Gases and their lifespan - why is it important part of climate change?

A gas lifespan refers to the amount of time a gas molecule remains in the Earth's atmosphere before being removed or transformed by natural processes. The lifespan of a gas can vary widely depending on its chemical properties and the processes that remove it from the atmosphere.

For example, carbon dioxide (CO2) has a long lifespan, with some estimates suggesting it can remain in the atmosphere for hundreds to thousands of years. This is because much of the carbon dioxide emitted by human activities is absorbed by the oceans and land, where it can be stored for long periods of time. However, some CO2 is also removed from the atmosphere by natural processes, such as photosynthesis by plants and absorption by rock formations.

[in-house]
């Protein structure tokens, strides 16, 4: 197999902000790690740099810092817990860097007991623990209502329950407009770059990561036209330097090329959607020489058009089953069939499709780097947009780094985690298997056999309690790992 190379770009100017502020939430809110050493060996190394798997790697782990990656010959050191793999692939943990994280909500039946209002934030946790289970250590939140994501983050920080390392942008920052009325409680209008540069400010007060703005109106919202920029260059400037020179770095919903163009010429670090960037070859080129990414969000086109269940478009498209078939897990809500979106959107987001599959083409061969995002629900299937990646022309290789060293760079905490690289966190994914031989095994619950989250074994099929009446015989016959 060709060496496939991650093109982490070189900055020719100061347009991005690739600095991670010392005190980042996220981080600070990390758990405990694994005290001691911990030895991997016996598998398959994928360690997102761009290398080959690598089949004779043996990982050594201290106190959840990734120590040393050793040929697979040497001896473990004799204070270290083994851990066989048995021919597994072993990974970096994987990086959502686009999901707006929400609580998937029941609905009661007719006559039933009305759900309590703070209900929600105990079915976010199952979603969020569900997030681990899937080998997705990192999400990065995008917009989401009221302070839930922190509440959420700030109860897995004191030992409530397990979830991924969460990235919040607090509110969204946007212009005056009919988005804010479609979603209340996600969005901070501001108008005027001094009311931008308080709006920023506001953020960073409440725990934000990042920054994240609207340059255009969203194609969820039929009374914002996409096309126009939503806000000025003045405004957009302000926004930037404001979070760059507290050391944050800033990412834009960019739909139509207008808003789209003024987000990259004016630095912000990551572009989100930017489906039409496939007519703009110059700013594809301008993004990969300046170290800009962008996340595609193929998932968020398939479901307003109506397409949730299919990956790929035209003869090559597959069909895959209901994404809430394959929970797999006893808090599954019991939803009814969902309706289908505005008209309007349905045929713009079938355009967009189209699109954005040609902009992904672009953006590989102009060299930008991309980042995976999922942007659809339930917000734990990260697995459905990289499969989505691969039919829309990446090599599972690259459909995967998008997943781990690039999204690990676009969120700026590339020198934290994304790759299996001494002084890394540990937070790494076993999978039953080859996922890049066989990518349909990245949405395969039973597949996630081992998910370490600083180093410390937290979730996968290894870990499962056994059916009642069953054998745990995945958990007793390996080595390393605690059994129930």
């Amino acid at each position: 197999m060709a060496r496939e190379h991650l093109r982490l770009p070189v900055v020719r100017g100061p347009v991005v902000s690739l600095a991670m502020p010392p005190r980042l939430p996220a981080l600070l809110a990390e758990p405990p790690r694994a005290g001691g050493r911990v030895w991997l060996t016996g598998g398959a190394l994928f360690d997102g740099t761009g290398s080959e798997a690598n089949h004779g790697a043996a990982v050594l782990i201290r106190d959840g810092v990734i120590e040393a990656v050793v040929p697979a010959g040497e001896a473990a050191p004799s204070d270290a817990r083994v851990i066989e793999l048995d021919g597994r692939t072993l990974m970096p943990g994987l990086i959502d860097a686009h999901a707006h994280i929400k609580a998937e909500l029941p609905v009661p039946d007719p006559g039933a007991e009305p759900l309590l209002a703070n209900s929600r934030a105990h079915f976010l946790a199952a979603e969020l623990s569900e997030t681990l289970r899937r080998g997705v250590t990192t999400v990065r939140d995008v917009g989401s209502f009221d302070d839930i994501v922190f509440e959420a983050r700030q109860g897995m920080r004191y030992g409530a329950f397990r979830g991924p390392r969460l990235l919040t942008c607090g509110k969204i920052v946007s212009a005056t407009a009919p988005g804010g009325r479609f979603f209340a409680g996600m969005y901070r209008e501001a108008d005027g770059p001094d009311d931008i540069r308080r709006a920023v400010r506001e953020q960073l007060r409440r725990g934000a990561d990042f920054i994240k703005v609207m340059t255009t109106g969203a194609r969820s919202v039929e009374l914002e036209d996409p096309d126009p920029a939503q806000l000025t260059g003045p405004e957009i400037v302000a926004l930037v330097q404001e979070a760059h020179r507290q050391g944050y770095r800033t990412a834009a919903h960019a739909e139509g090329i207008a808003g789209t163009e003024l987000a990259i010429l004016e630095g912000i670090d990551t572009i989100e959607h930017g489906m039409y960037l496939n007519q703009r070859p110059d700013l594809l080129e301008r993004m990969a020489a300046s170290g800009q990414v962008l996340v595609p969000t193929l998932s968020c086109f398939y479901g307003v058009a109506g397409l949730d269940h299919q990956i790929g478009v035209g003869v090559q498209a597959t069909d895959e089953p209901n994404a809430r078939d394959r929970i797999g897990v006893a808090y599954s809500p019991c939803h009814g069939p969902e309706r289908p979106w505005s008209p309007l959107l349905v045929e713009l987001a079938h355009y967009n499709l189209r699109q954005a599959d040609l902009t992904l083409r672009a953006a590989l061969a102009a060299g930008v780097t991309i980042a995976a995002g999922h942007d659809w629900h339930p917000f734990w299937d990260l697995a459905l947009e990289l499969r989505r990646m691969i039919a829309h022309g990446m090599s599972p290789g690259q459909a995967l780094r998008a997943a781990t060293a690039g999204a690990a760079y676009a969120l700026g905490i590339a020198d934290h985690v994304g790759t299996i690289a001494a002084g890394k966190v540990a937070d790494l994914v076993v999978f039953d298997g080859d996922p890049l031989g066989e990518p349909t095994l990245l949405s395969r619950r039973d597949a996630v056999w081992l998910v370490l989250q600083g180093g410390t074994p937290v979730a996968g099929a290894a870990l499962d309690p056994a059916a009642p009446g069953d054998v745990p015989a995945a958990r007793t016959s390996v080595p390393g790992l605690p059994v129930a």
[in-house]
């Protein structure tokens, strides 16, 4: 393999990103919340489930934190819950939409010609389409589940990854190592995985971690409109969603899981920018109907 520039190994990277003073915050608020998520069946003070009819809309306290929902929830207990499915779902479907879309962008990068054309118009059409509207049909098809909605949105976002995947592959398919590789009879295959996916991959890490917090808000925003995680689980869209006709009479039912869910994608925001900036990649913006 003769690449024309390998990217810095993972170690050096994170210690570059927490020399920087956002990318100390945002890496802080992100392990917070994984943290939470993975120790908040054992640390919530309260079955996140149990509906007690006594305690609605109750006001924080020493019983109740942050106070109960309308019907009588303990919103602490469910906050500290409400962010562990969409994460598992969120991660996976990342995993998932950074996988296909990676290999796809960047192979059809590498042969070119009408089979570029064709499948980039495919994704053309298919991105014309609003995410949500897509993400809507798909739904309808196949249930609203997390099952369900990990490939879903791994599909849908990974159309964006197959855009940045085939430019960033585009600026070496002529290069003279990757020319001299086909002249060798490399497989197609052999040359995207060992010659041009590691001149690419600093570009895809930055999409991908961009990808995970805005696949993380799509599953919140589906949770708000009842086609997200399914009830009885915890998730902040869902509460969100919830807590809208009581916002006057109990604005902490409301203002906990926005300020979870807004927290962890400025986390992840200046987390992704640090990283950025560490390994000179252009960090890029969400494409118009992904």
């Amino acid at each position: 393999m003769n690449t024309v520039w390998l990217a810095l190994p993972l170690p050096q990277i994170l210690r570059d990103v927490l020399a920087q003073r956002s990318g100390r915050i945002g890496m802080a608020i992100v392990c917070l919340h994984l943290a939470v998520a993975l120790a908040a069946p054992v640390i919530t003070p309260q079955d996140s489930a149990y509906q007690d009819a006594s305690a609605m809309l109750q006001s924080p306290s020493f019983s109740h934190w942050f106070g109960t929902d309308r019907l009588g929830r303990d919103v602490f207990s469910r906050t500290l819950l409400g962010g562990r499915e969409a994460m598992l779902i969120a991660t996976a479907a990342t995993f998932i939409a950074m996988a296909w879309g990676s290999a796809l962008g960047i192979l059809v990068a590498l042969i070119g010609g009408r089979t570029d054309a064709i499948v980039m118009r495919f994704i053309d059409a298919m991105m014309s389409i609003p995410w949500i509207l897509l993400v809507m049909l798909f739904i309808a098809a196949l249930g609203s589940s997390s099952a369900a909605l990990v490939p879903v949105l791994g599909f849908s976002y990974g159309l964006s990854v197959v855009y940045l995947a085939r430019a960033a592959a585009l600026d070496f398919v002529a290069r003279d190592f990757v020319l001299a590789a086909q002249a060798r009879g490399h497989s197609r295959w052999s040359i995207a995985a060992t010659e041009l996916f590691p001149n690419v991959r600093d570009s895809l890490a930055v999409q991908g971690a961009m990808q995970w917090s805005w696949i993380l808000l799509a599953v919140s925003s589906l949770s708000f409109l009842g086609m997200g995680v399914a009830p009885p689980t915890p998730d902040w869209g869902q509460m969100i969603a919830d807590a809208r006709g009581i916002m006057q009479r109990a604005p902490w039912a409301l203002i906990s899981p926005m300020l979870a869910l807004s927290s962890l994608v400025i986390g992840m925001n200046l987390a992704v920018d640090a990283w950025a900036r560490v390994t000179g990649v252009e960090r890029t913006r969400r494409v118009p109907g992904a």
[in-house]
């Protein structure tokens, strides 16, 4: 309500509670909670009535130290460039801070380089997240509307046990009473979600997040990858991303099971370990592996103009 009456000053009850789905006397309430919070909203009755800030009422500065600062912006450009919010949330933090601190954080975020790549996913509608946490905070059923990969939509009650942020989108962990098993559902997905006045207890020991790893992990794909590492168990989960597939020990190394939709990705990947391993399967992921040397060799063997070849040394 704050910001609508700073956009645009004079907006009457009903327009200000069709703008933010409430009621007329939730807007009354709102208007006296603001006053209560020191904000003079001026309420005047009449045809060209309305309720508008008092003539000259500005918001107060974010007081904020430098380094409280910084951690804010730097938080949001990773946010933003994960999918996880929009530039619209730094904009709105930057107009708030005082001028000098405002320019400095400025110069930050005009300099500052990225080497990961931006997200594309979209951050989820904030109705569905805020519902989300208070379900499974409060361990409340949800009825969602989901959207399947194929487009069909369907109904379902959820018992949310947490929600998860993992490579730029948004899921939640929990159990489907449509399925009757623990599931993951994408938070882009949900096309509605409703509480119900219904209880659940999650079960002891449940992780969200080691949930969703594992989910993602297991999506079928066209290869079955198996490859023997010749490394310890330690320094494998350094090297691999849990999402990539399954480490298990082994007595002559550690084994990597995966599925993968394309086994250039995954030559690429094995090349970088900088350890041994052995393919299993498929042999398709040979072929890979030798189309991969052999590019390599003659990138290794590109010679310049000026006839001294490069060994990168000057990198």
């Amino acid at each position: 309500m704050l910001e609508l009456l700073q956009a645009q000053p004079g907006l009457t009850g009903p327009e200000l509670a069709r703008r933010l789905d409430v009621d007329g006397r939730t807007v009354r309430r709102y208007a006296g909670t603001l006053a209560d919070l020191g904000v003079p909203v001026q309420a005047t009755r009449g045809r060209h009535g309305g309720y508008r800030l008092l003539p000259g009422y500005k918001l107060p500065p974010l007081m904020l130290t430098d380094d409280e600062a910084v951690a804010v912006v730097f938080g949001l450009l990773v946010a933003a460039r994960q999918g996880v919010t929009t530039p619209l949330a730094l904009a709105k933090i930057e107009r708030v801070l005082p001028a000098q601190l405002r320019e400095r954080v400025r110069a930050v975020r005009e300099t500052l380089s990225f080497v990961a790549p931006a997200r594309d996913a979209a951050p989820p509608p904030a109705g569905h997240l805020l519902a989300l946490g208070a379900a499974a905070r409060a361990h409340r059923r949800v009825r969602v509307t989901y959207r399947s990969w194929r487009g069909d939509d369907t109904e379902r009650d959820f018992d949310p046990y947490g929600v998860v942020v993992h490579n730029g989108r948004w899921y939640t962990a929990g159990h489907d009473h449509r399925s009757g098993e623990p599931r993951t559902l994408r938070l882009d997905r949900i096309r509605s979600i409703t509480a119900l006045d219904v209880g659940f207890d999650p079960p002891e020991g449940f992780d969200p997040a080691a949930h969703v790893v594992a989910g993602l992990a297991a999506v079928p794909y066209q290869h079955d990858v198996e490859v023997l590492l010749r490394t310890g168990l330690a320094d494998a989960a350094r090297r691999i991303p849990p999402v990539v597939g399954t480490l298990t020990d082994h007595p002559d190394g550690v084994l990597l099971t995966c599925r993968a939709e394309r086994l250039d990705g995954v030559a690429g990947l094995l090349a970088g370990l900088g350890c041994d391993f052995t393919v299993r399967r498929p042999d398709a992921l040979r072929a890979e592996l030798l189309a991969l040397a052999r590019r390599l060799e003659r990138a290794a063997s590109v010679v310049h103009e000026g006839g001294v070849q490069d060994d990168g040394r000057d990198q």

In contrast, methane (CH4) has a shorter lifespan in the atmosphere, with some estimates suggesting it persists for about 12 years. Methane is removed from the atmosphere through chemical reactions with hydroxyl radicals (OH) and through absorption by soils and vegetation.

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